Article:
While these years past, slowly waiting for the sharks to warm up, another unexpected problem cropped up. Shark diving is not welcomed by the locals of Stewart Island. They believe, based on personal believes and the most indirect and anecdotal evidence, that cage diving will train white sharks to associate people with food and lead to shark attacks. While there is a lot of objective reasons to believe that this is not true, these types of strong feelings can lead to action. As a result, several trips to New Zealand ended in failure when a local fisherman killed white sharks at Edwards Island in successive years. In accordance with mechanisms unknown, the killing of a white shark will cause other sharks to flee the area for a considerable time. This proved a significant barrier for a couple of years.
The technique in New Zealand was ultimately much simpler and required much more patience than bottom diving in Australia. Whereas dives in Australia take 4 divers at a time in a typical dive boat rotation, trips to the bottom in New Zealand were alone. Whereas the dives to the bottom in Australia were on tanks and as deep as nearly 30 meters, the dives in New Zealand were less than 10 meters and on a hookah system where oxygen is fed from the boat. Thus, dives in Australia were roughly 30 minutes with a significant surface interval. In New Zealand, I would spend 3-4 hours on the bottom, waiting alone in the cold. And speaking of cold, while the water in Australia usually runs 15-20 °C, the seas off of Stewart Island are a more frigid 7-10 °C. Despite the cold, there is something truly serene about sitting on the bottom in the white sharks habitat, waiting. At times, I would be visited by sharks that were never seen from the boat. These encounters could be quite short as a shark would arrive, briefly approach to assess this strange object, and leave. Often, not to be seen again. These interactions felt very organic. Just two animals meeting on the sea floor, assessing each other, and parting ways. There was never anything threatening about the encounters. Just curiosity.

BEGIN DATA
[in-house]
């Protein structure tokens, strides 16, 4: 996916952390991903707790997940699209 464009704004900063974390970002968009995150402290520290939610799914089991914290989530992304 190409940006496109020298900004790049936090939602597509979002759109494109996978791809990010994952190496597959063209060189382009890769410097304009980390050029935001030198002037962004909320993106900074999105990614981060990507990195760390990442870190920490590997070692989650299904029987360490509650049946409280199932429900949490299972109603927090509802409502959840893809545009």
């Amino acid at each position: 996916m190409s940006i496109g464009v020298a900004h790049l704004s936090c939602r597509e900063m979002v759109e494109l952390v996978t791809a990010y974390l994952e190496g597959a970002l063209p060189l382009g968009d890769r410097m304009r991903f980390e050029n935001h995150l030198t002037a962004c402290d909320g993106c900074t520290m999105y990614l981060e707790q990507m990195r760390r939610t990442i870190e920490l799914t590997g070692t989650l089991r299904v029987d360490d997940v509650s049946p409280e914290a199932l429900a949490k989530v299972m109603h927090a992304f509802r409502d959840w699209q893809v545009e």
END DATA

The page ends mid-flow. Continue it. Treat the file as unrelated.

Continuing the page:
In nature photography, at least in the difficult stuff, most attempts end in failure. The successes, those that make up the pretty photos, come in brief spells. Ultimately, to date, I have spent 111 days at the Neptune Islands, and 65 days at Stewart Island. Almost all of the success in Australia, regarding that idealized reef shot, came from only two days. The main successes in New Zealand finally came from one day in 2017 and two days in 2018. In the end, it’s not surprising. That’s how it works with nature photography. While it is always soul affirming to be in nature, most days do not yield quality results. And, the more difficult the goal, the more rare the victories. The successes are few but sweet. In the end, we always want more of a good thing. I would love to capture new and even better images of white sharks in the reef community. But, I am pleased with the images that I have been able to achieve. To me, they show a white shark as it should be seen. Not a monster, just a skilled but vulnerable hunter. An animal that is part of a broad community of animals living together in the ocean. Not all is hunting and killing, a lot is just being. Every day, exploring new things, and checking out familiar things. Always looking for enough food to make it through another day, another season. Meanwhile, maintaining a healthy fear of threats that could end it all. So, while in some ways the white shark is a scary creature from an alien, underwater world, in other ways it is just like us. It is a dominant predator on this planet. But, it has fears and vulnerabilities. In the end, we are all trying to meet our needs and make it through another day.